In Chaucer's Canterbury Tales, Chaucer opens with a description of twenty-nine people who are going on a pilgrimage. Each person has a distinct personality that relates to the way people behave today. He purposely makes The Wife of Bath stand out more compared to the other characters. In Chaucers "General Prologue", the Wife of Bath is intentionally described in an explicit way to provoke a shocking response. Her dressing, physical features and references to her past, are purposely discussed by Chaucer causing the reader to wonder how well she fits the rules imposed by Christian authority regarding womanly behavior. Women were categorized as saints or sinners by their actions according to Christian tradition. There were two women who portrayed the fact of being a sinner or a saint. Eve was the one who caused the downfall of all men " supposedly" where as the Virgin Mary, the mother of Christ symbolized purity. She is a headstrong bold woman of her time. She shows off her Sunday clothes with evident pride, including ten pounds of big elegant hats, and finely textured veils worn on her head. Her clothing symbolizes to the reader that she is not timid or shy as other women during her time and also showed off her expertise as a weaver.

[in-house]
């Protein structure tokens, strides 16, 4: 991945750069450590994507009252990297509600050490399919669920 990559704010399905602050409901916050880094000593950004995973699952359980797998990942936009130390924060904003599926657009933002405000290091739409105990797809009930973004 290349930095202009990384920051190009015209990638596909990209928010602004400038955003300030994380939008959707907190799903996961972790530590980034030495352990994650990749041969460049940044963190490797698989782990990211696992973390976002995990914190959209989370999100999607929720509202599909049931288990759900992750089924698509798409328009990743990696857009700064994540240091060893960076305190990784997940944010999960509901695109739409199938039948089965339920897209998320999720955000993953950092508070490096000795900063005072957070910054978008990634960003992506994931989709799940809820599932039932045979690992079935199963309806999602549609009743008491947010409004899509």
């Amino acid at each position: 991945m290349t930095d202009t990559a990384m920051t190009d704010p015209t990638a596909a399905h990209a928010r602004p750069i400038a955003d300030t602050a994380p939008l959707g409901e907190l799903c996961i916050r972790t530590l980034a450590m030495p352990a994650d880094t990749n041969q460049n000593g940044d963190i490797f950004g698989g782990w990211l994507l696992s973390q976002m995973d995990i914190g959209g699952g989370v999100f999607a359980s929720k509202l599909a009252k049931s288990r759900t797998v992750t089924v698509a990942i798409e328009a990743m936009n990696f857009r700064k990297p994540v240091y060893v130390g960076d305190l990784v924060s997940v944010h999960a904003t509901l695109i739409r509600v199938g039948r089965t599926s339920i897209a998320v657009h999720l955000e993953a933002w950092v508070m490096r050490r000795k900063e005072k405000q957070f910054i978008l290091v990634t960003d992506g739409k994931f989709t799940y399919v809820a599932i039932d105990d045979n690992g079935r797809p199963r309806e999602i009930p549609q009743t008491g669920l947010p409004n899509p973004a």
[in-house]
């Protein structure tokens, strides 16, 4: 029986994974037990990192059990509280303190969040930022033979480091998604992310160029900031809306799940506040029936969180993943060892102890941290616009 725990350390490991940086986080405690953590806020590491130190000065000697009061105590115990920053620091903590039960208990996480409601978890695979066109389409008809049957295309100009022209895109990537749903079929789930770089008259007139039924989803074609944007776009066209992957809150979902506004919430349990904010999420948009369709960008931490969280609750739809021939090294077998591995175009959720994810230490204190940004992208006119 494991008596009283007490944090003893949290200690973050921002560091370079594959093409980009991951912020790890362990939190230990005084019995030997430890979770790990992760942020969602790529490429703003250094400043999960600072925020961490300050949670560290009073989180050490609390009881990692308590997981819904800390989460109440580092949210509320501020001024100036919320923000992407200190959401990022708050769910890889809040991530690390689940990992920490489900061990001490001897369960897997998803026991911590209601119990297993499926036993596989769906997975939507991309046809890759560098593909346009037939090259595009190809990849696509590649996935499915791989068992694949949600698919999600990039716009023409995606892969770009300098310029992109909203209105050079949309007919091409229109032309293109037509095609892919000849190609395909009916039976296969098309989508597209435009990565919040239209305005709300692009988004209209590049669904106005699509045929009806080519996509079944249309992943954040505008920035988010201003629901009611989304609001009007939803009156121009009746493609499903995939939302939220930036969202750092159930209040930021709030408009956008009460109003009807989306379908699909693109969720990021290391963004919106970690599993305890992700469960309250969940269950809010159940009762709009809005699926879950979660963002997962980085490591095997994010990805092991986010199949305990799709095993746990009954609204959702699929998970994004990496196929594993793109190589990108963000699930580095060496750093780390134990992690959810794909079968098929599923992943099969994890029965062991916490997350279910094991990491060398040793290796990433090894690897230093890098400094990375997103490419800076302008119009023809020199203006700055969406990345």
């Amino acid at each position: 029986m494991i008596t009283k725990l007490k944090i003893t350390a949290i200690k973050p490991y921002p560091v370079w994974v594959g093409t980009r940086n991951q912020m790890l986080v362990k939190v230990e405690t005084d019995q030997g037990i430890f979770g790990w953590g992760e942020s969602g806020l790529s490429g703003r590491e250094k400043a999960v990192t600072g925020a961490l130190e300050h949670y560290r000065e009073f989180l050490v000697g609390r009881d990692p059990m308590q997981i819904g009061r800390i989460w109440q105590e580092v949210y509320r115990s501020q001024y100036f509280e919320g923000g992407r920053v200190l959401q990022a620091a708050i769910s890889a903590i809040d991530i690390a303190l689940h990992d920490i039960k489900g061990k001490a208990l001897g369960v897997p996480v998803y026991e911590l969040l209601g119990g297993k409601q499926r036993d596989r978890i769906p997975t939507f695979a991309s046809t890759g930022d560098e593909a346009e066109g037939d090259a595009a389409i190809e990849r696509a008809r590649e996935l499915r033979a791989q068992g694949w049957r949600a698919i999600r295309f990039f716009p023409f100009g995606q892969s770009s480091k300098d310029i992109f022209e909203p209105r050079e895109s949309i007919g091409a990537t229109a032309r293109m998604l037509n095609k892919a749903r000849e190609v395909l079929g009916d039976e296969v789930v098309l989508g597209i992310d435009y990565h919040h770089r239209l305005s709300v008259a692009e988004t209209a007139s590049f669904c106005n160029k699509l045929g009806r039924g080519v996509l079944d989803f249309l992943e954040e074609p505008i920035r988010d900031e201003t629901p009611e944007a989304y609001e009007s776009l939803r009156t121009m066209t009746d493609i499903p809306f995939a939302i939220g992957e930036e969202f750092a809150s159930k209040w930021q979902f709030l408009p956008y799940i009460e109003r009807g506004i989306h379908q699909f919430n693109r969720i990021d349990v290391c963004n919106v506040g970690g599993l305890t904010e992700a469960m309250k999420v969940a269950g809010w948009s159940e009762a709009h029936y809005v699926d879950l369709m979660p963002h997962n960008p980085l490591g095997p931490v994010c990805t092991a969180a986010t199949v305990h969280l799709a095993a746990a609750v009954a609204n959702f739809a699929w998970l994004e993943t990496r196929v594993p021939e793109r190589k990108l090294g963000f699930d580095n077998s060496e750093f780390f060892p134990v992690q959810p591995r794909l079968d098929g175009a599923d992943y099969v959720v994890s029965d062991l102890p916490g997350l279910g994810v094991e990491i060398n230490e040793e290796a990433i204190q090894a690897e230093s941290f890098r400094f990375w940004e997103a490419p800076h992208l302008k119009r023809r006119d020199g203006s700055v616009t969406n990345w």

Chaucers discusses his words to describe the Wife quite distinctly. His descriptions of her facial and bodily features are sexually suggestive. The features that Chaucer pays more attention in describing Alison should be noticed. In the "General Prologue", Chaucer's description involves her physical appearance describing her clothes, legs, feet, hips, and most importantly her gap-tooth, which during that time according to The Wife, symbolized sensuality and lust. He discusses how she is a talented weaver and devoted Christian who goes on pilgrimages often. This may throw off the reader into believing that she is a religious woman, but later on sees that her reason to go on these pilgrimages is not due to religion. She feels that every place should be seen; this has nothing to due with religion. She is a very self-confident woman who thinks highly of herself and her skills as a cloth maker. The ironic part is when Chaucer adds that she has a gap between her teeth. During the fourteenth century having a gap between the teeth was symbolic to a sensual nature. She is more interested in love than anything that has do with homemaking. He also emphasizes that she had "Housbondes at chirche dore she hadde five" (Norton 92), which meant that she had been married five times. She was also described as "of remedies of love she knew parchance" (Norton 92). She knew all about the remedies of love since she was so experienced. This outlook of a woman during that time did not agree with the image of a pure, devoted Christian pilgrim according to the Church or the Christian ethics. One other important element in the portrayal of the Wife is that she is deaf in one ear.